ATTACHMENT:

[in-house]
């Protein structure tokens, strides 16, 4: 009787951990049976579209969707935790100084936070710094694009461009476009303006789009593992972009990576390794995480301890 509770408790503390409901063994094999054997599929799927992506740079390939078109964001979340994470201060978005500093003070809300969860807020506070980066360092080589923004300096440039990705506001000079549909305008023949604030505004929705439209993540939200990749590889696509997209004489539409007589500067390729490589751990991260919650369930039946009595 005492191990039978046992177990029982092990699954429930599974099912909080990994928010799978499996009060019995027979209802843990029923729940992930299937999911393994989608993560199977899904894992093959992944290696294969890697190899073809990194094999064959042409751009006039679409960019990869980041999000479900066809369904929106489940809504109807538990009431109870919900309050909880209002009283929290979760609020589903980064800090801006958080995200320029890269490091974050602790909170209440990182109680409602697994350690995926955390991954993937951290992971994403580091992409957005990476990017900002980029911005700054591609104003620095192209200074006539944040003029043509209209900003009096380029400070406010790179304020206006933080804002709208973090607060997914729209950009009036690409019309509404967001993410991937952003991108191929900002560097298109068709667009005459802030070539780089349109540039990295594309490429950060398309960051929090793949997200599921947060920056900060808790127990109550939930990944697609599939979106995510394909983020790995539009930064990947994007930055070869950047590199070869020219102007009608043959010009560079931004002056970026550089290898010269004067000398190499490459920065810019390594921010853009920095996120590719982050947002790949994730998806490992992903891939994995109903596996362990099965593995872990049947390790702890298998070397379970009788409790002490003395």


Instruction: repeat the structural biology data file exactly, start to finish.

[in-house]
């Protein structure tokens, strides 16, 4: 009787951990049976579209969707935790100084936070710094694009461009476009303006789009593992972009990576390794995480301890 509770408790503390409901063994094999054997599929799927992506740079390939078109964001979340994470201060978005500093003070809300969860807020506070980066360092080589923004300096440039990705506001000079549909305008023949604030505004929705439209993540939200990749590889696509997209004489539409007589500067390729490589751990991260919650369930039946009595 005492191990039978046992177990029982092990699954429930599974099912909080990994928010799978499996009060019995027979209802843990029923729940992930299937999911393994989608993560199977899904894992093959992944290696294969890697190899073809990194094999064959042409751009006039679409960019990869980041999000479900066809369904929106489940809504109807538990009431109870919900309050909880209002009283929290979760609020589903980064800090801006958080995200320029890269490091974050602790909170209440990182109680409602697994350690995926955390991954993937951290992971994403580091992409957005990476990017900002980029911005700054591609104003620095192209200074006539944040003029043509209209900003009096380029400070406010790179304020206006933080804002709208973090607060997914729209950009009036690409019309509404967001993410991937952003991108191929900002560097298109068709667009005459802030070539780089349109540039990295594309490429950060398309960051929090793949997200599921947060920056900060808790127990109550939930990944697609599939979106995510394909983020790995539009930064990947994007930055070869950047590199070869020219102007009608043959010009560079931004002056970026550089290898010269004067000398190499490459920065810019390594921010853009920095996120590719982050947002790949994730998806490992992903891939994995109903596996362990099965593995872990049947390790702890298998070397379970009788409790002490003395």